Woodward, Okla. —
Woodward Police Capt. Tony Alexander has been a cop so long, he's not sure what he's going to do in the second half of his life. But that's about the only thing he's not sure of.
"I know this, the people you work with here, Harvey and Carol, they are like your family," he said, speaking of Police Chief Harvey Rutherford and the chief's secretary Carol Gastineau.
Tuesday night, Alexander, barely recognizable in his civilian togs, accepted a plaque from Woodward Mayor Gary Goetzinger in honor of his 25 years of service to the Woodward Police Department (WPD).
Alexander's last day of duty with WPD will be February 28. A retirement ceremony will be held that day in the City Commission Room at City Hall, beginning at 2:30 p.m.
Alexander's career in law enforcement began "way before" he ever joined the WPD.
"I knew when I was this tall," he said while holding his hand about 3 feet off the ground, "that I would be in law enforcement."
Alexander began his career in law enforcement in 1976 in Mooreland.
"I attended CLEET in Alva at Northwestern Oklahoma State University," he said. "We were the first class that went continuously until you finished. Before that, you went a couple of days a week until you were done."
Alexander stayed at Mooreland for just a short time before he moved on to the Shattuck Police Department, where he remained for about 2 and a half years, he said.
"Then, I became the sheriff in Harper County and stayed there as sheriff for 10 years," he said.
During his tenure in Harper County, Alexander would experience one of his most memorable cases, the Thomas Story murder, which took place on the first day he served as sheriff, he said.
"Well, that was in 1979," he said. "We didn't know a murder had occurred until about 2 weeks later but what happened was, my first day on the job I stopped a guy in a pickup with Georgia plates."
As it turned out, the suspect was a local man, Warren Nutter, who Alexander learned later, had allegedly been in Georgia and had talked the victim, Story, into driving him back up to Harper County.
Two weeks later, Alexander, his deputies along with Oklahoma State Bureau of Investigation agents discovered the body of Story thrown in a cistern in Harper County.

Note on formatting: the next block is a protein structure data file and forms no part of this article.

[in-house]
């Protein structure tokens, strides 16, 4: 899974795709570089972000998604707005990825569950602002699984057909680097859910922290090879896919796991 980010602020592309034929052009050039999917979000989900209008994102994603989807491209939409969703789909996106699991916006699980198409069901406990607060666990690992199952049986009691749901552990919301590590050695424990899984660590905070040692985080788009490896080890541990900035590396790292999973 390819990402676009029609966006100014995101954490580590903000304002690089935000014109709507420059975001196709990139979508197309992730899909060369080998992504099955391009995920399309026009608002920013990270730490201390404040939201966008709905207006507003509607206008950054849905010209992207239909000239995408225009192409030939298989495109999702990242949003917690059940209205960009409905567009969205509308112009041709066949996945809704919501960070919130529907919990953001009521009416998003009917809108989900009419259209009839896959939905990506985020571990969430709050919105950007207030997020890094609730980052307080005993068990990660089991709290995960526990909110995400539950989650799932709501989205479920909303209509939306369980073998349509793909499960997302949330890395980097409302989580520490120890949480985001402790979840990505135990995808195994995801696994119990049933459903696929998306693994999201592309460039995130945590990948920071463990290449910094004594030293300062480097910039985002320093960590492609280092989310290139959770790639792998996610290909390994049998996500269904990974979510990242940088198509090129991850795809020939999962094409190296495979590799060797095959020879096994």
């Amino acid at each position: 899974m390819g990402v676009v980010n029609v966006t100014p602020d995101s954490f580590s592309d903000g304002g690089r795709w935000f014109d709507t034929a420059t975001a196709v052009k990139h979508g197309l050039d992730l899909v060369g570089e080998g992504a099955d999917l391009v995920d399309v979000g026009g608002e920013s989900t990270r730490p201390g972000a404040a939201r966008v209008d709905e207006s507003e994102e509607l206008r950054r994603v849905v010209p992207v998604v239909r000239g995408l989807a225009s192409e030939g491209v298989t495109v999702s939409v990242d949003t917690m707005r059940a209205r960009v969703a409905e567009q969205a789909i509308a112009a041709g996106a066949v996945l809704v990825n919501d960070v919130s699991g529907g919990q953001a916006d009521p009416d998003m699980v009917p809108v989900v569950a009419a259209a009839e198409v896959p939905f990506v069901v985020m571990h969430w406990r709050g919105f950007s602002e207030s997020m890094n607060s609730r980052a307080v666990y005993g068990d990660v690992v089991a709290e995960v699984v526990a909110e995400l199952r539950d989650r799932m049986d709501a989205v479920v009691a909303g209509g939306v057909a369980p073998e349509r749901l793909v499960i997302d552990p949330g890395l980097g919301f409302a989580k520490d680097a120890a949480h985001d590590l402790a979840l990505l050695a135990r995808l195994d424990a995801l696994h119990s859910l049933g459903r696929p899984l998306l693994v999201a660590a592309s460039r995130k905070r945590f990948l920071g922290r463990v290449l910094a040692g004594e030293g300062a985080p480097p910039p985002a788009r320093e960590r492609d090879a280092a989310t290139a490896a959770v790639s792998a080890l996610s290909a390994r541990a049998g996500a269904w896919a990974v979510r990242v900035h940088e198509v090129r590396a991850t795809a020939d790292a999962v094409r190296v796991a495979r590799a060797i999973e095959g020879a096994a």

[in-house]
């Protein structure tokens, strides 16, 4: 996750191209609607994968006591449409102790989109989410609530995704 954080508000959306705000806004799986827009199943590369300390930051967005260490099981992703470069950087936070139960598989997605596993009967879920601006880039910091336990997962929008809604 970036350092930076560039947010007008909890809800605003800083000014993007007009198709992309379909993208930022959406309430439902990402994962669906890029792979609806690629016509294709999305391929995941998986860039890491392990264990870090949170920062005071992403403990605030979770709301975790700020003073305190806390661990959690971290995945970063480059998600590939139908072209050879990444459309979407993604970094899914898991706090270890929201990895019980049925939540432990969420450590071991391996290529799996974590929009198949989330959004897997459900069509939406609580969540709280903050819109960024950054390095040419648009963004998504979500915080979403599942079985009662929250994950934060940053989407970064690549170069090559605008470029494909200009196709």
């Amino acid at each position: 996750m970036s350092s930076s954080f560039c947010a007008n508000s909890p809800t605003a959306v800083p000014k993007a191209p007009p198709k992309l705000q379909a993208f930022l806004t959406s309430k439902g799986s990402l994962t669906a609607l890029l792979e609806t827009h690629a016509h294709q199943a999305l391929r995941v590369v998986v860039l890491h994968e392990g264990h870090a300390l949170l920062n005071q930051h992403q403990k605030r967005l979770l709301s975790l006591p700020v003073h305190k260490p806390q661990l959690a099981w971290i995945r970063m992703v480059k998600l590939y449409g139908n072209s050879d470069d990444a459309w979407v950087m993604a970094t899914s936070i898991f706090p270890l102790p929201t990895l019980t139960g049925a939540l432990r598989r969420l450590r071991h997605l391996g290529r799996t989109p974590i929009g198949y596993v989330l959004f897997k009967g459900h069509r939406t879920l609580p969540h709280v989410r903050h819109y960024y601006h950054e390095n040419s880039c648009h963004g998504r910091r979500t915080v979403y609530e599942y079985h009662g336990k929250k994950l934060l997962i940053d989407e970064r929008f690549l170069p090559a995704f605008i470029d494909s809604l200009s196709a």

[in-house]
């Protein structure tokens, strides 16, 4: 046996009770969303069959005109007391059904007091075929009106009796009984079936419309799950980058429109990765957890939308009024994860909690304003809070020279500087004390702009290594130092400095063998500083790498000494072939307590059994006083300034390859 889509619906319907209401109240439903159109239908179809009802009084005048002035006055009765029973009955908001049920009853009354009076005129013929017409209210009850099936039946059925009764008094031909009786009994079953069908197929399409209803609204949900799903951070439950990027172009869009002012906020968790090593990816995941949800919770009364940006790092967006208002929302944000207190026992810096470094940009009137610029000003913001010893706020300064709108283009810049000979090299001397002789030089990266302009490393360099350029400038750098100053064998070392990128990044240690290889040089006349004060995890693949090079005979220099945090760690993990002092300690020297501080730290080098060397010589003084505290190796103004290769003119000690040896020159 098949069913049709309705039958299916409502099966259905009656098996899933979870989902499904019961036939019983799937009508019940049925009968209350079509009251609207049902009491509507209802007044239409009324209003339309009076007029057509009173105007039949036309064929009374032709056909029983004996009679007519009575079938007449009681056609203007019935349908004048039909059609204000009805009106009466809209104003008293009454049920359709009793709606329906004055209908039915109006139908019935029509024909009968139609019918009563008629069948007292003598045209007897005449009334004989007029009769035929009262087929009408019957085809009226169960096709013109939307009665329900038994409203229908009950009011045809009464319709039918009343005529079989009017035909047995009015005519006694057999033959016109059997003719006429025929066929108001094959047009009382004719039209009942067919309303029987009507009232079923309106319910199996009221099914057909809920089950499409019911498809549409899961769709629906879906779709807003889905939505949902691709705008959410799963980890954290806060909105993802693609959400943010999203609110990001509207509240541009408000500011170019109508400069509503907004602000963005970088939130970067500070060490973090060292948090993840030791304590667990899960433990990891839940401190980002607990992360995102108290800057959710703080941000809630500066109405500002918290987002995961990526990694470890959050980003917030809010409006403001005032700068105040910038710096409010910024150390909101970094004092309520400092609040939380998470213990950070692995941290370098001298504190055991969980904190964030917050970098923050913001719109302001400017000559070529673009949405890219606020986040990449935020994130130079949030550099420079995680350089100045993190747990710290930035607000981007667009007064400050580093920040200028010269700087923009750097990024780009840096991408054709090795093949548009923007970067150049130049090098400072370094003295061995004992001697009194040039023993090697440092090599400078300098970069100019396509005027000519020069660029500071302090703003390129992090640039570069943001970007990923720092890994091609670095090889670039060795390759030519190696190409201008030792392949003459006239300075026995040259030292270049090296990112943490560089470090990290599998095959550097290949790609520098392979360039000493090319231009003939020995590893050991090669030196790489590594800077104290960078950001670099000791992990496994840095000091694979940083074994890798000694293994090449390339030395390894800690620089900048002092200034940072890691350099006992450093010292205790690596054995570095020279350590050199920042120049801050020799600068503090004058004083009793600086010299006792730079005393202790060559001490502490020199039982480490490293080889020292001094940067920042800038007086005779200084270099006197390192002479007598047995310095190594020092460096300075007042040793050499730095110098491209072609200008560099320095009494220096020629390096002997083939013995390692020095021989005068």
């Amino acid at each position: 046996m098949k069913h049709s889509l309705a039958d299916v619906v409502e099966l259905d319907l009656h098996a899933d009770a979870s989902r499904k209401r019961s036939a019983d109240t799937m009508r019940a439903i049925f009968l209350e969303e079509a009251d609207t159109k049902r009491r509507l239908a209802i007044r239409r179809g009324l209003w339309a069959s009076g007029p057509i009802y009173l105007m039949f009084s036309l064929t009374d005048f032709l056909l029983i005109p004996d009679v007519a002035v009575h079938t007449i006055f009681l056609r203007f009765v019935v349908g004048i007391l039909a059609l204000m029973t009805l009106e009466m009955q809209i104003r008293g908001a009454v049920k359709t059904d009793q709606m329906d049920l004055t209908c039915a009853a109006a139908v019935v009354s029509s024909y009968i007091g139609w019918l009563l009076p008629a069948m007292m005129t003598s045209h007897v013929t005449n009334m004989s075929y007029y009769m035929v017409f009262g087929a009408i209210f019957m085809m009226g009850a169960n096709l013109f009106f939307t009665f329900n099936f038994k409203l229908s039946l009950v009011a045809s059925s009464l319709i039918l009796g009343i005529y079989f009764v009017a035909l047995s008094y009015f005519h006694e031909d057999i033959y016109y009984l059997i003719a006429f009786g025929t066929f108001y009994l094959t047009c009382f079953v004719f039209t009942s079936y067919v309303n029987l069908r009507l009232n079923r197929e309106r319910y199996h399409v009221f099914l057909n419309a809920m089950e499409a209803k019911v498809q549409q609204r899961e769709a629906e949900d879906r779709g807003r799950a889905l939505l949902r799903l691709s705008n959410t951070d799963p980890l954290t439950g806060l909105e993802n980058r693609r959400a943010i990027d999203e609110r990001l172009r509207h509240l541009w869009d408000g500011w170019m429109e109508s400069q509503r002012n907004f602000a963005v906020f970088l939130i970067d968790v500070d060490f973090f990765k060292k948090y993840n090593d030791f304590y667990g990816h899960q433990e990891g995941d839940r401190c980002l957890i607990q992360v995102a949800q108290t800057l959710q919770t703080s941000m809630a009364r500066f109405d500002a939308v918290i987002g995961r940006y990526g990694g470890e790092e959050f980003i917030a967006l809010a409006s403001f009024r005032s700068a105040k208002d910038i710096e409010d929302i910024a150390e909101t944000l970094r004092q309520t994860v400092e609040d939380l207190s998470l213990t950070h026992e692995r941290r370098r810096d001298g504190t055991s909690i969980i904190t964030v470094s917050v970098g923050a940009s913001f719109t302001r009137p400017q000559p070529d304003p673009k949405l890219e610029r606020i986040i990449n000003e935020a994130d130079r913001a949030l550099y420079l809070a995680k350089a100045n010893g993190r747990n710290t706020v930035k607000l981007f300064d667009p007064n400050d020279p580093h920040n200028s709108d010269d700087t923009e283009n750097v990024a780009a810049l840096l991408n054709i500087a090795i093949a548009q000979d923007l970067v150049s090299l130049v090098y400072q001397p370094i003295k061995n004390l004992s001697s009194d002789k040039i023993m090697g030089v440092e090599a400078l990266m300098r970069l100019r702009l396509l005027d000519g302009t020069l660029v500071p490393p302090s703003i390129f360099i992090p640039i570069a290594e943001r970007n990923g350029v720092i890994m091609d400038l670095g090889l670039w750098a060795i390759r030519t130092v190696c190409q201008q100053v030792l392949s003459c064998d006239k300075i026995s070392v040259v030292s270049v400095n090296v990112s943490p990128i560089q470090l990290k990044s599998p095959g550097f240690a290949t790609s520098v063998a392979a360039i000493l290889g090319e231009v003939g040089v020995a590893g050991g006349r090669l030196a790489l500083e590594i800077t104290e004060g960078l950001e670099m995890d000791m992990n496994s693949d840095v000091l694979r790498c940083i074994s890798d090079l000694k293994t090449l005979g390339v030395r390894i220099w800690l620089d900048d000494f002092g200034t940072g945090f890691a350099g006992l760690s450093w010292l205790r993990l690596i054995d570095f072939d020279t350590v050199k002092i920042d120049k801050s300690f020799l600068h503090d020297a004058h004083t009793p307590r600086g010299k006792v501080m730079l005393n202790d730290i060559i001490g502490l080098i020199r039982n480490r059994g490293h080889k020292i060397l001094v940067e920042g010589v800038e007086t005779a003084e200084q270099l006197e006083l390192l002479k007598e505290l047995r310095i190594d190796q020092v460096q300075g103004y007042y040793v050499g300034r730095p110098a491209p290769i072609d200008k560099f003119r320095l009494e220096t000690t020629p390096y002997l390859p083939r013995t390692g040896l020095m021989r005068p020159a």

As tragic as the case was, it provided Alexander a chance to provide some closure for the family, who he came to know throughout the trial.
"For me, law enforcement was a calling," Alexander said. "God has certain things for all of us and this was mine."
In all, the 63-year-old, six foot-something Alexander has served 38 years in law enforcement.
Ask him how he feels about those years of service and he'll tell you that he hopes he performed half as well as his brother, Mickey Alexander, who was killed October 22, 1969 while on patrol in Vietnam.
He'll tear up a little but try to hide it. Then he'll tell you more details about his brother's service in that sweltering, war torn country, than he can ever really bring to mind about his own stellar service as a police officer.
Ask him where he gets his dedication to duty, his love of his fellow officers and his deep connection with Sue, his wife of 40 years, and he will tell you about his father, Emmett Alexander.
"You know, one day I went by and saw my dad, he wasn't feeling too well that day and he said to me 'Well, it was 23 years ago today that we lost Mickey,'" Alexander said. "That day, I told him I would go out and feed his horse for him and he said, 'No, I will.' And he went out in the yard and fell down and died 23 years to the day my brother was killed."
A man of obvious faith and having suffered through some losses, Alexander has a bit of simple wisdom to leave behind.
"Life is swift and you better live it to the fullest and you better thank the Lord for the days you got."